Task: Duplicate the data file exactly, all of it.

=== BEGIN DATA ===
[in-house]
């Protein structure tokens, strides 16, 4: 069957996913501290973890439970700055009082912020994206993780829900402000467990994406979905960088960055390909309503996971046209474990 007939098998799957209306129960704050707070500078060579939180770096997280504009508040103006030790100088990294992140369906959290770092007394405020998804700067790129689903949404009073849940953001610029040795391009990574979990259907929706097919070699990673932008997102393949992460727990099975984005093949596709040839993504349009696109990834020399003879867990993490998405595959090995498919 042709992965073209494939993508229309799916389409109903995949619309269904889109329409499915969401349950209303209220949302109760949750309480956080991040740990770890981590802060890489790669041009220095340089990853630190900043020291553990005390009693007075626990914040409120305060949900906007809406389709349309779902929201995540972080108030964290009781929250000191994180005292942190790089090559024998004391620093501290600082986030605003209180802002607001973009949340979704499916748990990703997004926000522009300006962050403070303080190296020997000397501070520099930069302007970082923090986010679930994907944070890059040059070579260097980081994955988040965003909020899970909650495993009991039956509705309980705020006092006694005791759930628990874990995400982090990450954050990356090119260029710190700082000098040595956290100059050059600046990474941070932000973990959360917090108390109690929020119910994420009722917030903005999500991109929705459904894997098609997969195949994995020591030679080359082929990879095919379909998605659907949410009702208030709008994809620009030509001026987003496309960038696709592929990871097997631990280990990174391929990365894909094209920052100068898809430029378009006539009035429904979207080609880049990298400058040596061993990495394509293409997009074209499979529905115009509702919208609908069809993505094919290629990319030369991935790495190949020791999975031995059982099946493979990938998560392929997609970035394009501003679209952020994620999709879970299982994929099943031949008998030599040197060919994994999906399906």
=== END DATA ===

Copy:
[in-house]
């Protein structure tokens, strides 16, 4: 069957996913501290973890439970700055009082912020994206993780829900402000467990994406979905960088960055390909309503996971046209474990 007939098998799957209306129960704050707070500078060579939180770096997280504009508040103006030790100088990294992140369906959290770092007394405020998804700067790129689903949404009073849940953001610029040795391009990574979990259907929706097919070699990673932008997102393949992460727990099975984005093949596709040839993504349009696109990834020399003879867990993490998405595959090995498919 042709992965073209494939993508229309799916389409109903995949619309269904889109329409499915969401349950209303209220949302109760949750309480956080991040740990770890981590802060890489790669041009220095340089990853630190900043020291553990005390009693007075626990914040409120305060949900906007809406389709349309779902929201995540972080108030964290009781929250000191994180005292942190790089090559024998004391620093501290600082986030605003209180802002607001973009949340979704499916748990990703997004926000522009300006962050403070303080190296020997000397501070520099930069302007970082923090986010679930994907944070890059040059070579260097980081994955988040965003909020899970909650495993009991039956509705309980705020006092006694005791759930628990874990995400982090990450954050990356090119260029710190700082000098040595956290100059050059600046990474941070932000973990959360917090108390109690929020119910994420009722917030903005999500991109929705459904894997098609997969195949994995020591030679080359082929990879095919379909998605659907949410009702208030709008994809620009030509001026987003496309960038696709592929990871097997631990280990990174391929990365894909094209920052100068898809430029378009006539009035429904979207080609880049990298400058040596061993990495394509293409997009074209499979529905115009509702919208609908069809993505094919290629990319030369991935790495190949020791999975031995059982099946493979990938998560392929997609970035394009501003679209952020994620999709879970299982994929099943031949008998030599040197060919994994999906399906």